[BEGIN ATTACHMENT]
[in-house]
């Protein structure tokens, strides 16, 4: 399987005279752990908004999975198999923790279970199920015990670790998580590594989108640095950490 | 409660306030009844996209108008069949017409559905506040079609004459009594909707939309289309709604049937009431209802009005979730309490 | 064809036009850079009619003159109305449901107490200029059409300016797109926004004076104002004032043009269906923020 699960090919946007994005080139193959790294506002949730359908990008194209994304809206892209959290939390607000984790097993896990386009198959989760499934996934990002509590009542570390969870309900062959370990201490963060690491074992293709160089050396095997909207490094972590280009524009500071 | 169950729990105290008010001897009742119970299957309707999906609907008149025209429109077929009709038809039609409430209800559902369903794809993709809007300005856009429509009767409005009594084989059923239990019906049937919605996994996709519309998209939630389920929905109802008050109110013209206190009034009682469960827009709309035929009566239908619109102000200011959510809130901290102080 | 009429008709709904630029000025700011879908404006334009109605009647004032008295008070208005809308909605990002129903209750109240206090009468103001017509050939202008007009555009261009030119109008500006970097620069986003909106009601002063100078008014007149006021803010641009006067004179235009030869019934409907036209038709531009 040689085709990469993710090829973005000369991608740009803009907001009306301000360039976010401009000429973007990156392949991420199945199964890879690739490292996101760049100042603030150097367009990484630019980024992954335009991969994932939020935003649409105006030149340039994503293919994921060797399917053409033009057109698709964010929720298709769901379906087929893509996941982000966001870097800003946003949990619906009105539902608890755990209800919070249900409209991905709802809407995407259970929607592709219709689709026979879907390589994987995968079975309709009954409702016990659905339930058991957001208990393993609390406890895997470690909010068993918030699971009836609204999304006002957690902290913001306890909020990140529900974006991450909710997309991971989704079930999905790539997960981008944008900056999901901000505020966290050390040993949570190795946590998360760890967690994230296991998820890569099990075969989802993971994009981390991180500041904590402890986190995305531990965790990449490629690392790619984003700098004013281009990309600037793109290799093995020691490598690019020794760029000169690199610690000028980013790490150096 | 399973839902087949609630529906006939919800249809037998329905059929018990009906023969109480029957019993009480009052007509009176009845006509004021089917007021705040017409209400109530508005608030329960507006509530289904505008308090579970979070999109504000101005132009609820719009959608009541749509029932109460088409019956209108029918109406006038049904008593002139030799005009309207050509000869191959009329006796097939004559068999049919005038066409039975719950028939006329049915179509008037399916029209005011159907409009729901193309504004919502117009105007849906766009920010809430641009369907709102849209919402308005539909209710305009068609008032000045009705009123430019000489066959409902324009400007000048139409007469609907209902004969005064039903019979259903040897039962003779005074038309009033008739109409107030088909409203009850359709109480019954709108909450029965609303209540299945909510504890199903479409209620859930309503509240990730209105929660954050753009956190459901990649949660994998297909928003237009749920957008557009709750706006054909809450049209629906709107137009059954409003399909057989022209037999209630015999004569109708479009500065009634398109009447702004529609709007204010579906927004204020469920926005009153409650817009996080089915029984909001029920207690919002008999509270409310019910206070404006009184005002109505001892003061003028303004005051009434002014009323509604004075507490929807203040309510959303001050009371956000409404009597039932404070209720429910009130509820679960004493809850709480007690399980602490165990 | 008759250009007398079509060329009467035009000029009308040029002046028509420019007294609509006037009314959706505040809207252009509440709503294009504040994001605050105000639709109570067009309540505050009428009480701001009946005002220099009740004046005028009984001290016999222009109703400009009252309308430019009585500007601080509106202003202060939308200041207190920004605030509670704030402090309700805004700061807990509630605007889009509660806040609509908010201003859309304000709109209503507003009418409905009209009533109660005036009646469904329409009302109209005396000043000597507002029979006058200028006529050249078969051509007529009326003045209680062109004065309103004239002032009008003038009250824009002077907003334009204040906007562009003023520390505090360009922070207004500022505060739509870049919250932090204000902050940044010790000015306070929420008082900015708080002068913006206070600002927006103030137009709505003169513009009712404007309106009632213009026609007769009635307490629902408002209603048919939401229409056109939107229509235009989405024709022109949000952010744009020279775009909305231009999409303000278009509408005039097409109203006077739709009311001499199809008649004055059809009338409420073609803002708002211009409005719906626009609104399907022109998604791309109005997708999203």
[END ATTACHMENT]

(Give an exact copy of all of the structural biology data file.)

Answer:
[in-house]
């Protein structure tokens, strides 16, 4: 399987005279752990908004999975198999923790279970199920015990670790998580590594989108640095950490 | 409660306030009844996209108008069949017409559905506040079609004459009594909707939309289309709604049937009431209802009005979730309490 | 064809036009850079009619003159109305449901107490200029059409300016797109926004004076104002004032043009269906923020 699960090919946007994005080139193959790294506002949730359908990008194209994304809206892209959290939390607000984790097993896990386009198959989760499934996934990002509590009542570390969870309900062959370990201490963060690491074992293709160089050396095997909207490094972590280009524009500071 | 169950729990105290008010001897009742119970299957309707999906609907008149025209429109077929009709038809039609409430209800559902369903794809993709809007300005856009429509009767409005009594084989059923239990019906049937919605996994996709519309998209939630389920929905109802008050109110013209206190009034009682469960827009709309035929009566239908619109102000200011959510809130901290102080 | 009429008709709904630029000025700011879908404006334009109605009647004032008295008070208005809308909605990002129903209750109240206090009468103001017509050939202008007009555009261009030119109008500006970097620069986003909106009601002063100078008014007149006021803010641009006067004179235009030869019934409907036209038709531009 040689085709990469993710090829973005000369991608740009803009907001009306301000360039976010401009000429973007990156392949991420199945199964890879690739490292996101760049100042603030150097367009990484630019980024992954335009991969994932939020935003649409105006030149340039994503293919994921060797399917053409033009057109698709964010929720298709769901379906087929893509996941982000966001870097800003946003949990619906009105539902608890755990209800919070249900409209991905709802809407995407259970929607592709219709689709026979879907390589994987995968079975309709009954409702016990659905339930058991957001208990393993609390406890895997470690909010068993918030699971009836609204999304006002957690902290913001306890909020990140529900974006991450909710997309991971989704079930999905790539997960981008944008900056999901901000505020966290050390040993949570190795946590998360760890967690994230296991998820890569099990075969989802993971994009981390991180500041904590402890986190995305531990965790990449490629690392790619984003700098004013281009990309600037793109290799093995020691490598690019020794760029000169690199610690000028980013790490150096 | 399973839902087949609630529906006939919800249809037998329905059929018990009906023969109480029957019993009480009052007509009176009845006509004021089917007021705040017409209400109530508005608030329960507006509530289904505008308090579970979070999109504000101005132009609820719009959608009541749509029932109460088409019956209108029918109406006038049904008593002139030799005009309207050509000869191959009329006796097939004559068999049919005038066409039975719950028939006329049915179509008037399916029209005011159907409009729901193309504004919502117009105007849906766009920010809430641009369907709102849209919402308005539909209710305009068609008032000045009705009123430019000489066959409902324009400007000048139409007469609907209902004969005064039903019979259903040897039962003779005074038309009033008739109409107030088909409203009850359709109480019954709108909450029965609303209540299945909510504890199903479409209620859930309503509240990730209105929660954050753009956190459901990649949660994998297909928003237009749920957008557009709750706006054909809450049209629906709107137009059954409003399909057989022209037999209630015999004569109708479009500065009634398109009447702004529609709007204010579906927004204020469920926005009153409650817009996080089915029984909001029920207690919002008999509270409310019910206070404006009184005002109505001892003061003028303004005051009434002014009323509604004075507490929807203040309510959303001050009371956000409404009597039932404070209720429910009130509820679960004493809850709480007690399980602490165990 | 008759250009007398079509060329009467035009000029009308040029002046028509420019007294609509006037009314959706505040809207252009509440709503294009504040994001605050105000639709109570067009309540505050009428009480701001009946005002220099009740004046005028009984001290016999222009109703400009009252309308430019009585500007601080509106202003202060939308200041207190920004605030509670704030402090309700805004700061807990509630605007889009509660806040609509908010201003859309304000709109209503507003009418409905009209009533109660005036009646469904329409009302109209005396000043000597507002029979006058200028006529050249078969051509007529009326003045209680062109004065309103004239002032009008003038009250824009002077907003334009204040906007562009003023520390505090360009922070207004500022505060739509870049919250932090204000902050940044010790000015306070929420008082900015708080002068913006206070600002927006103030137009709505003169513009009712404007309106009632213009026609007769009635307490629902408002209603048919939401229409056109939107229509235009989405024709022109949000952010744009020279775009909305231009999409303000278009509408005039097409109203006077739709009311001499199809008649004055059809009338409420073609803002708002211009409005719906626009609104399907022109998604791309109005997708999203």